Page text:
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Hospital charging for non emergency visits. Story in the first reply.

Posted by on May. 13, 2014 at 9:21 AM
  • 275 Replies
A hospital in Oklahoma will begin assessing patients and if they are found to be there for a non emergency they will be given the choice to leave or pay upfront the equivalent of their copay or 200 if not insured or on insurance with no copay. Once the fee is paid, they will then be provided treatment.

What is your opinion on this? The hospital's reason is because it treats an excess number of non emergencies and the er being too full to treat true emergencies, having to divert ambulances elsewhere.

Opinions?
by on May. 13, 2014 at 9:21 AM
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Replies (1-10):
VooDooB
by weird cheese on May. 13, 2014 at 9:25 AM

Here you go OP:


OKLAHOMA CITY -

An up front fee for emergency rooms. Starting Tuesday, O.U. Medical Center ER will charge a fee for non-emergencies.

Doctors will decide if you are there for a real emergency. If not you can stay and pay or leave. O.U. Med has found it cares for 50,000 people each year in the emergency room. Forty percent of which do not actually require emergency care, causing overcrowding and O.U. Med to implement a new program.

Spurs and all, Bullet. "That's what most people would know me by," said Kingfisher resident Darrell "Bullet" Bullard.

Now he spends his time volunteering for community events such as drawing Sooner state scenes.

"Oklahoma's the greatest place I ever saw," said Bullet.

He does so to say thank you for the support from friends and family. Twelve years ago, the mother of his four children had a seizure while driving. She died on impact and the four children where rushed to the hospital. One son had to be taken to OU Medical Center in Oklahoma City but that ER was overcrowded so his son was flown to Tulsa.

"That scared me to death. I sure hate to think that big nice hospitals like that and we don't have room for a real emergency," said Bullet.

Four kids in three locations. Bullet and his family have since recovered. As for OU Med, officials hope they've found the cure to problems like Bullet's.

"Our ER need to spend time with our high risk, real emergency patients and not with the low risk non-emergency patients," said Dr. Steinhart with OU Medical System.

OU Chief Medical Officer Dr. Curt Steinhart insures OU's new screening program.

"Fully compliant to federal law and no risk to patients," said Dr. Steinhart.

Under the new program, patients will enter the ER and go through a screening. If it's a true emergency, the patient stays. If not, pay an insurance co-pay or for the non-insured, pay a $200 fee.

"An amount that will focus on them really deciding do they need to be seen here and now," said Dr. Steinhart.

If the patient doesn't want to pay, then OU Med will provide a list of nearby urgent care clinics.

"Not only is the ER the wrong place for these patients but it's not as good as care and it's more expensive," said Dr. Steinhart.

Bullet just hopes this move by OU Med, works.

"I hope nothing like this ever happens to anyone else," said Bullet.

O.U. Med is not the first hospital in the nation to use this program, which has drawn some criticism from advocates stating in a published report, "this strategy could discourage patients from going to the ER for true emergencies."

Here is a list of when you should go to the Emergency Room according to OU Medical Center:

  • - Chest pain or upper abdominal pain that lasts at least 2 minutes.
  • - Uncontrolled bleeding
  • - Sudden or severe pain
  • - Coughing or vomiting blood
  • - Difficulty breathing, shortness of breath
  • - Sudden dizziness, weakness, or change in vision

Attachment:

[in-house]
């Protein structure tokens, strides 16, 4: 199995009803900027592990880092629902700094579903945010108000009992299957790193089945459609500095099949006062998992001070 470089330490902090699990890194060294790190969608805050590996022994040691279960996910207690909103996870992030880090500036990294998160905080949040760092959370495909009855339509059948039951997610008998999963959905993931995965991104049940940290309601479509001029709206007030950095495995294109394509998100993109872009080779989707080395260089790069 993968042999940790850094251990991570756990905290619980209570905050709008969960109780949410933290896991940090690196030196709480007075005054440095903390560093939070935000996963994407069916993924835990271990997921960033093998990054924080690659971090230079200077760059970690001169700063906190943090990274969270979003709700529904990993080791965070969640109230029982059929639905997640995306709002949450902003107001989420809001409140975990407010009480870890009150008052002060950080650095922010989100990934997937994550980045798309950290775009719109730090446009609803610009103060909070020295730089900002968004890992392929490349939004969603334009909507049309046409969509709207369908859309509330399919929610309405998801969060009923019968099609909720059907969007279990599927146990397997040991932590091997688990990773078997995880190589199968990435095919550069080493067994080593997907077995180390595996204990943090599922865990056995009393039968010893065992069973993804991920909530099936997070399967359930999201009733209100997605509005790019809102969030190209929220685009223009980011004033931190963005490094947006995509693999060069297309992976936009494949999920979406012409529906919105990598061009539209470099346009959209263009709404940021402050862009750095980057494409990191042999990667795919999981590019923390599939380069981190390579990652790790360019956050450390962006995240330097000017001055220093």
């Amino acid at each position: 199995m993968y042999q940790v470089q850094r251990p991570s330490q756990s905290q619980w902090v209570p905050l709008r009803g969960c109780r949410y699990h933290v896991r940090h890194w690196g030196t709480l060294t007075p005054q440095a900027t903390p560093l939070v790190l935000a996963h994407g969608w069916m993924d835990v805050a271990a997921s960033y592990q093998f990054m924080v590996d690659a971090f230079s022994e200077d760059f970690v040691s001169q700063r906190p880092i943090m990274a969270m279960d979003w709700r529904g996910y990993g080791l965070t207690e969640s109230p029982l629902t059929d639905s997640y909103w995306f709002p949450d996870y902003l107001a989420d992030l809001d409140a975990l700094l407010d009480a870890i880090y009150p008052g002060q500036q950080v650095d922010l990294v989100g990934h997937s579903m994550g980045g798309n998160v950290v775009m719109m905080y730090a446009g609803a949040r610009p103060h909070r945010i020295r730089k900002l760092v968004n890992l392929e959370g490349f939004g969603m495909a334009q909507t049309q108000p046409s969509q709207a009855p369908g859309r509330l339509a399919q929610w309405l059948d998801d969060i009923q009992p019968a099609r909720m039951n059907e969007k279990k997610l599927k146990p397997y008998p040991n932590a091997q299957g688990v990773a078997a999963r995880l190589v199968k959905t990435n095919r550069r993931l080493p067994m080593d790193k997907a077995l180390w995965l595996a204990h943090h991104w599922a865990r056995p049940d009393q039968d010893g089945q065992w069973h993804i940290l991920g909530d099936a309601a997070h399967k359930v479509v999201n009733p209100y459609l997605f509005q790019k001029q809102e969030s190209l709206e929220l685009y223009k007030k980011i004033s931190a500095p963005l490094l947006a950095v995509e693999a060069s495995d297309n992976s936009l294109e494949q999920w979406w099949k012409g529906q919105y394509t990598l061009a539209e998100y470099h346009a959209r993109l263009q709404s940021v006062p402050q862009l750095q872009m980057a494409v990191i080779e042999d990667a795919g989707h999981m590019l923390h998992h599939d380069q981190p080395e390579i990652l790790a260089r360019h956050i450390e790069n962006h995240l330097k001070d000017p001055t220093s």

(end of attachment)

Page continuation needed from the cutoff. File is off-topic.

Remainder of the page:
• - Severe or persistent vomiting or diarrhea
  • - Change in mental status such as confusion
  • - Difficulty speaking
  • - Unusual abdominal pain
  • - Suicidal or homicidal thoughts
  • - Changes in vision

Here is the list of when you should go to Urgent Care:

  • - Sprained ankle
  • - Ear infections
  • - Fever or flu-like symptoms
  • - Allergic reactions
  • - Minor burns or injuries
  • - Broken bones
  • - Coughs, colds, sore throats
  • - Animal bites

http://www.news9.com/story/25496818/ou-medical-center-er-to-charge-fee-for-non-emergency-visits


momeraide
by Member on May. 13, 2014 at 9:29 AM
Thanks. I don't have a computer at the moment and wasn't able to link it the way people like it to be linked.

Quoting VooDooB:

Here you go OP:

OKLAHOMA CITY -

An up front fee for emergency rooms. Starting Tuesday, O.U. Medical Center ER will charge a fee for non-emergencies.

Doctors will decide if you are there for a real emergency. If not you can stay and pay or leave. O.U. Med has found it cares for 50,000 people each year in the emergency room. Forty percent of which do not actually require emergency care, causing overcrowding and O.U. Med to implement a new program.

Spurs and all, Bullet. "That's what most people would know me by," said Kingfisher resident Darrell "Bullet" Bullard.

Now he spends his time volunteering for community events such as drawing Sooner state scenes.

"Oklahoma's the greatest place I ever saw," said Bullet.

He does so to say thank you for the support from friends and family. Twelve years ago, the mother of his four children had a seizure while driving. She died on impact and the four children where rushed to the hospital. One son had to be taken to OU Medical Center in Oklahoma City but that ER was overcrowded so his son was flown to Tulsa.

"That scared me to death. I sure hate to think that big nice hospitals like that and we don't have room for a real emergency," said Bullet.

Four kids in three locations. Bullet and his family have since recovered. As for OU Med, officials hope they've found the cure to problems like Bullet's.

"Our ER need to spend time with our high risk, real emergency patients and not with the low risk non-emergency patients," said Dr. Steinhart with OU Medical System.

OU Chief Medical Officer Dr. Curt Steinhart insures OU's new screening program.

"Fully compliant to federal law and no risk to patients," said Dr. Steinhart.

Under the new program, patients will enter the ER and go through a screening. If it's a true emergency, the patient stays. If not, pay an insurance co-pay or for the non-insured, pay a $200 fee.

"An amount that will focus on them really deciding do they need to be seen here and now," said Dr. Steinhart.